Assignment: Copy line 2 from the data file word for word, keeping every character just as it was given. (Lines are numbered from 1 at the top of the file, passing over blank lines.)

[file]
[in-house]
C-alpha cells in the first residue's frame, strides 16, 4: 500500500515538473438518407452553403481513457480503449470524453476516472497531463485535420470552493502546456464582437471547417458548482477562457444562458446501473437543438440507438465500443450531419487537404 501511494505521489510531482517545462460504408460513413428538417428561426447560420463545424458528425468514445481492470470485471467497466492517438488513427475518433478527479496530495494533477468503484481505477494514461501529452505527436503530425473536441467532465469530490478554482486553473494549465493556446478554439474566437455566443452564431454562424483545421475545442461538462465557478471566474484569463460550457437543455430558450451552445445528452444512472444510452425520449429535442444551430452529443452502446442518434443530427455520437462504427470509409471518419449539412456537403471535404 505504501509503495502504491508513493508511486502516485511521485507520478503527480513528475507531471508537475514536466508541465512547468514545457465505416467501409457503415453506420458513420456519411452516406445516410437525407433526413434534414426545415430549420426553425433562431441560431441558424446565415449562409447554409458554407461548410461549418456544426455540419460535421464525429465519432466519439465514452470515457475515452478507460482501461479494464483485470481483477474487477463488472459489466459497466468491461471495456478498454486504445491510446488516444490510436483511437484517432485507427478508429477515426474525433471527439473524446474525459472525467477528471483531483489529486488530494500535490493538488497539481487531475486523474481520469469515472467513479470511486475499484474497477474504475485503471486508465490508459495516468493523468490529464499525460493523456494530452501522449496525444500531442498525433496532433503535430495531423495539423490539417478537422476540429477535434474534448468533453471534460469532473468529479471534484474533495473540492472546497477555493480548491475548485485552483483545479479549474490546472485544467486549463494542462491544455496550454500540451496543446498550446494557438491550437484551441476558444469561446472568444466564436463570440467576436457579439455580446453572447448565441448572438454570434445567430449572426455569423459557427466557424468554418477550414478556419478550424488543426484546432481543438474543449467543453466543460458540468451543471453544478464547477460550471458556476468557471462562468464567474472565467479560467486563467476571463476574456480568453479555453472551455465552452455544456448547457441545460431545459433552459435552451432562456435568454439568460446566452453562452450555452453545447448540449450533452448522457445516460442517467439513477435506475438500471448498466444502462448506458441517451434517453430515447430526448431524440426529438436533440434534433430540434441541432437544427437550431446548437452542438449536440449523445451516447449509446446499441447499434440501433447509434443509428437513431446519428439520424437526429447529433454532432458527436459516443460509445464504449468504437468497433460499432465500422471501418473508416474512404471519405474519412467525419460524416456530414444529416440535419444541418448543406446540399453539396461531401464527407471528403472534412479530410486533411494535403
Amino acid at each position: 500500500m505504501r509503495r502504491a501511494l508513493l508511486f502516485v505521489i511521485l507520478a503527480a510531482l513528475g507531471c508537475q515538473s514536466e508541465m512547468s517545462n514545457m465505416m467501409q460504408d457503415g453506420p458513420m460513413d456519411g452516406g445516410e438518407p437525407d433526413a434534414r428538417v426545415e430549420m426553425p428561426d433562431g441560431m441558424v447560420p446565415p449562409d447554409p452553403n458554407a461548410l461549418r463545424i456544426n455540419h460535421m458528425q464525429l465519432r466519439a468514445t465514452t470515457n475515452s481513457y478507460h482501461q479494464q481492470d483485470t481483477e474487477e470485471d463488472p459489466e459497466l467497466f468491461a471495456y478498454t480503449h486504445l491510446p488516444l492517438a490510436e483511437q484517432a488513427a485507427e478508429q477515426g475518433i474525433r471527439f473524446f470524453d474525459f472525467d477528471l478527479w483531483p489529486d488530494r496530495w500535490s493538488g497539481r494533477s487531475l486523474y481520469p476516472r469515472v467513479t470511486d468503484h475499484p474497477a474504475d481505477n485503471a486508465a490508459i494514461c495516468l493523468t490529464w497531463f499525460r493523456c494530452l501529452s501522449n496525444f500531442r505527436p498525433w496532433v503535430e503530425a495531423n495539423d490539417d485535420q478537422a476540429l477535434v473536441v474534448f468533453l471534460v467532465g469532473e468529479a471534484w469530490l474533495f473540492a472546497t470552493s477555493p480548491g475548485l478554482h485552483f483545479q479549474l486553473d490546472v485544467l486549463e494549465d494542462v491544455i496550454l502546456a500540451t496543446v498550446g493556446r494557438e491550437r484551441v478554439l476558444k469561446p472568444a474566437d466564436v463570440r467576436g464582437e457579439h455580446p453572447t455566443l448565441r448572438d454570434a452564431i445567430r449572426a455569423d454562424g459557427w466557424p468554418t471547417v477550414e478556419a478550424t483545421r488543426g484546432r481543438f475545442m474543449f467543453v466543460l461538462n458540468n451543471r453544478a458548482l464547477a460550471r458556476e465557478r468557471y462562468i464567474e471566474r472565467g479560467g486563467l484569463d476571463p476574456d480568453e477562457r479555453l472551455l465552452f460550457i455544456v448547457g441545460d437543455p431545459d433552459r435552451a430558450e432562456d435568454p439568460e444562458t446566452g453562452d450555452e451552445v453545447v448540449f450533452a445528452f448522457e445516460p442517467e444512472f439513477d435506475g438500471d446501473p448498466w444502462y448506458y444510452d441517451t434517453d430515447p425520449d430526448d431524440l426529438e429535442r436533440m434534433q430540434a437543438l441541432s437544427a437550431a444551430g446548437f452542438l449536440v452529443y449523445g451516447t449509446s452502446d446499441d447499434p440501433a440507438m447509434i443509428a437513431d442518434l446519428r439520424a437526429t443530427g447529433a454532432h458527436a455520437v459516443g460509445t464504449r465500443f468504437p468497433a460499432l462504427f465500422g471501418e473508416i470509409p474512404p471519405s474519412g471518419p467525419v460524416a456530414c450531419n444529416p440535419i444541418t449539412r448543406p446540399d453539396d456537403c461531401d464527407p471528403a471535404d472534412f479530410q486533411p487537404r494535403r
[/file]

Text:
C-alpha cells in the first residue's frame, strides 16, 4: 500500500515538473438518407452553403481513457480503449470524453476516472497531463485535420470552493502546456464582437471547417458548482477562457444562458446501473437543438440507438465500443450531419487537404 501511494505521489510531482517545462460504408460513413428538417428561426447560420463545424458528425468514445481492470470485471467497466492517438488513427475518433478527479496530495494533477468503484481505477494514461501529452505527436503530425473536441467532465469530490478554482486553473494549465493556446478554439474566437455566443452564431454562424483545421475545442461538462465557478471566474484569463460550457437543455430558450451552445445528452444512472444510452425520449429535442444551430452529443452502446442518434443530427455520437462504427470509409471518419449539412456537403471535404 505504501509503495502504491508513493508511486502516485511521485507520478503527480513528475507531471508537475514536466508541465512547468514545457465505416467501409457503415453506420458513420456519411452516406445516410437525407433526413434534414426545415430549420426553425433562431441560431441558424446565415449562409447554409458554407461548410461549418456544426455540419460535421464525429465519432466519439465514452470515457475515452478507460482501461479494464483485470481483477474487477463488472459489466459497466468491461471495456478498454486504445491510446488516444490510436483511437484517432485507427478508429477515426474525433471527439473524446474525459472525467477528471483531483489529486488530494500535490493538488497539481487531475486523474481520469469515472467513479470511486475499484474497477474504475485503471486508465490508459495516468493523468490529464499525460493523456494530452501522449496525444500531442498525433496532433503535430495531423495539423490539417478537422476540429477535434474534448468533453471534460469532473468529479471534484474533495473540492472546497477555493480548491475548485485552483483545479479549474490546472485544467486549463494542462491544455496550454500540451496543446498550446494557438491550437484551441476558444469561446472568444466564436463570440467576436457579439455580446453572447448565441448572438454570434445567430449572426455569423459557427466557424468554418477550414478556419478550424488543426484546432481543438474543449467543453466543460458540468451543471453544478464547477460550471458556476468557471462562468464567474472565467479560467486563467476571463476574456480568453479555453472551455465552452455544456448547457441545460431545459433552459435552451432562456435568454439568460446566452453562452450555452453545447448540449450533452448522457445516460442517467439513477435506475438500471448498466444502462448506458441517451434517453430515447430526448431524440426529438436533440434534433430540434441541432437544427437550431446548437452542438449536440449523445451516447449509446446499441447499434440501433447509434443509428437513431446519428439520424437526429447529433454532432458527436459516443460509445464504449468504437468497433460499432465500422471501418473508416474512404471519405474519412467525419460524416456530414444529416440535419444541418448543406446540399453539396461531401464527407471528403472534412479530410486533411494535403